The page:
THE EXHIBITION “THE LOST HOSPITALS OF BUCHAREST” AT FILANTROPIA HOSPITAL

Starting with August 3rd 2016, the exhibition “The lost hospitals of Bucharest” organised by the Physicians’ College Society of Bucharest along with the Bucharest Municipality Museum can be visited in the Filantropia Hospital courtyard, and will remain open for the public until October 30th 2016. The hospital is located at No. 11 Ion Mihalache Boulevard and was the first modern hospital in Romania and the oldest obstetrics and gynaecology clinic in the country, founded in 1813.

“The lost hospitals of Bucharest” offers the public an overview of hospitals’ activity in Bucharest, and how it was interrupted or desisted by earthquakes, WWII bombings, demolitions and restructurings of the Communist period, or by lack of finances and post-decembrist retrocession lawsuits.

From the 18th century to the present day, Bucharest hospitals have played a decisive role in the city’s development, meeting the needs of the public. Pantelimon Hospital was built to manage epidemics of plague and typhoid fever that had struck the citizens. The Brancovenian Hospital emerged as a hospital for the needy, “for the consolation of those in need and lacking”. Mărcuța Hospital was built to offer the “mad” medical treatment, “with kindness and patience”, and the first Emergency Hospital was created to ensure aid at anytime and to whoever required it, being part of the Salvarea Society.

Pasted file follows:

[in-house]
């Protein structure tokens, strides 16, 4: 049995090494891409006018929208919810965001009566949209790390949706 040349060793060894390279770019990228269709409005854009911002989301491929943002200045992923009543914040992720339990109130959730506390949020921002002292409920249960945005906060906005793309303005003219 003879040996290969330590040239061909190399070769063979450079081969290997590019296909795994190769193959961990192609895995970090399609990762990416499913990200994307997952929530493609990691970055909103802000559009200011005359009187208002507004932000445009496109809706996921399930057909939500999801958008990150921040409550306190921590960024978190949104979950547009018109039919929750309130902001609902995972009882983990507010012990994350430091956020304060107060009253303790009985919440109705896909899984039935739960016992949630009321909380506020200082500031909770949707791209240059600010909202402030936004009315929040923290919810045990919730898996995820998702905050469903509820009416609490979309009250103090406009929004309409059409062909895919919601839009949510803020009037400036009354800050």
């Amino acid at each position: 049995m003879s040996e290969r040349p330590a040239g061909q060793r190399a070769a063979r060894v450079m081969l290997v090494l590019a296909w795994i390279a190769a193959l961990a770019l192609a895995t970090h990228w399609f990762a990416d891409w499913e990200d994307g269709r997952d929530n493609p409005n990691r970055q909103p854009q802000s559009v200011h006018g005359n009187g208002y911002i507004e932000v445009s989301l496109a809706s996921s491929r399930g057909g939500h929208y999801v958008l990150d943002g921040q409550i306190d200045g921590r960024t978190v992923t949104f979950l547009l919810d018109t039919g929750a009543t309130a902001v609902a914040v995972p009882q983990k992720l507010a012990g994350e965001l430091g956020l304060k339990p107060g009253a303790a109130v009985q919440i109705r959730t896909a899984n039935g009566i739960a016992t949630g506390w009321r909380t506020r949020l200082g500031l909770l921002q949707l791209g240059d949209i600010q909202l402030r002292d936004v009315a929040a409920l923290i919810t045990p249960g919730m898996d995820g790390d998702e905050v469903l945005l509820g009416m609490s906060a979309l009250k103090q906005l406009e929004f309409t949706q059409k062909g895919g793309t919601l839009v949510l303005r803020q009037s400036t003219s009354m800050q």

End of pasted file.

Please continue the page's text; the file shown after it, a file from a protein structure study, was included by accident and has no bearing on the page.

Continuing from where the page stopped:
Part of the Capital’s first hospitals came a long way, spanning centuries and undergoing modernisation and successive developments. Others however did not make it, and their loss meant that many remarkable contributions to the modernisation of medicine in Romania were forgotten, along with the architecturally valuable buildings that had hosted their activity, torn down to make way for other buildings in demand. Others were left in ruin, degrading, like sickened incurable creatures.

Highly acclaimed and respected figures such as Psychiatrist Alexandru Suțu, brothers Mina and Nicolae Minovici, or Academy Member Professor Dr. Nicolae Cajal, tied their destinies to these institutions, contributing to their research and care activity and bringing them up to European standards at the time. Many of these lost hospitals had been founded by important historical figures, such as Safta Brâncoveanu, Grigore the 2nd Ghica, or Alexandru Moruzi.

We invite you to rediscover forgotten pages of the Capital’s history and of Romanian medicine, re-establishing the memory of figures and institutions that had responsibly taken care of their patients, for a longer, healthier life.

The exhibition was initially open in the Suțu Palace Courtyard, between March 30th and August 1st 2016.

Leave a Reply

Your email address will not be published. Required fields are marked *